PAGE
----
De Montfort University, England
The Negative is the Narrative
Among the many stories concealed within the Victoria and Albert Museum’s photographic archive are narratives that define the unexamined role of women in the nineteenth-century institution. My proposed paper discusses one of these hidden stories, that of the V&A's first female Official Photographer, Isabel Agnes Cowper. Cowper, whose photographic contribution has only recently been discovered, ran the Museum’s photographic service beginning in 1868, remaining in the position until she resigned in 1891.
Through the prism of a single negative made by Cowper, I reframe existing gendered institutional histories, defining the practices of object photography in the Museum and demonstrating the multiple ways photographs accrue and make meaning within, and as an agent of, the complex museum ecosystem. In the process, I reassemble Cowper’s career, substantiating her professional reach and agency to argue that women played an important role in 19th century institutional photographic practices, challenging Roger Fenton’s and Charles Thurston Thompson’s monopoly of a rich lode of photographic history.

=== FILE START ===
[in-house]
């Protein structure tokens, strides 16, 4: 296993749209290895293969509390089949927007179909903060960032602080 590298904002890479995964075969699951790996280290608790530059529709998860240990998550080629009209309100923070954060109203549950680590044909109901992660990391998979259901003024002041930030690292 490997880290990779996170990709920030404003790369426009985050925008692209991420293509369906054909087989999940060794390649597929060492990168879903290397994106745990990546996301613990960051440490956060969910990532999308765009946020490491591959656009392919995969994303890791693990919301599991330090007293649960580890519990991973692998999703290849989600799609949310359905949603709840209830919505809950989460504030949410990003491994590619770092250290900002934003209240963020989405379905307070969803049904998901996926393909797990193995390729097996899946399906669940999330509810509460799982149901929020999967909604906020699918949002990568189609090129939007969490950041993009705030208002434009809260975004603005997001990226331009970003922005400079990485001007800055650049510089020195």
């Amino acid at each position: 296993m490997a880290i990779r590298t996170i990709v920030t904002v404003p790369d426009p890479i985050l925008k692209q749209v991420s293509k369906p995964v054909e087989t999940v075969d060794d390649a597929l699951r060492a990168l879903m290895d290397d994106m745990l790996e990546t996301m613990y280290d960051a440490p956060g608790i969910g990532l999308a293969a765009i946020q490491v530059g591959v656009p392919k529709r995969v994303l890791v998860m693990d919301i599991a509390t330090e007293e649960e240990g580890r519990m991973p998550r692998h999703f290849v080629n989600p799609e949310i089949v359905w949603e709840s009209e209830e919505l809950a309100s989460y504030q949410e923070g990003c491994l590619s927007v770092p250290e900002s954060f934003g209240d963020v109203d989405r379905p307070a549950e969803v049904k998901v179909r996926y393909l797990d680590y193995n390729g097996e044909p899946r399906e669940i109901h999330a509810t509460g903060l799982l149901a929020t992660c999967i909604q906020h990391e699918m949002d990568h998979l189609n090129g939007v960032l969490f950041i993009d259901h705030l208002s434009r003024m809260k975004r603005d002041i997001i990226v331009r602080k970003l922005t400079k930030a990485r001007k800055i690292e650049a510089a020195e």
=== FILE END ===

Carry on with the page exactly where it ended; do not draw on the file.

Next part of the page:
This proposed paper problematises not only our understanding of institutional photographic practices, but also the status of 19th century professional women and the visual ecosystems to which these women contributed. More broadly, critical engagement with Cowper’s negative demonstrates the utility of the material approach to excavate latent historical biographies embedded in photographic archives, the negative evidence of, and metaphor for, the absence of Cowper and her female peers in prevailing understandings of institutional photographic practices.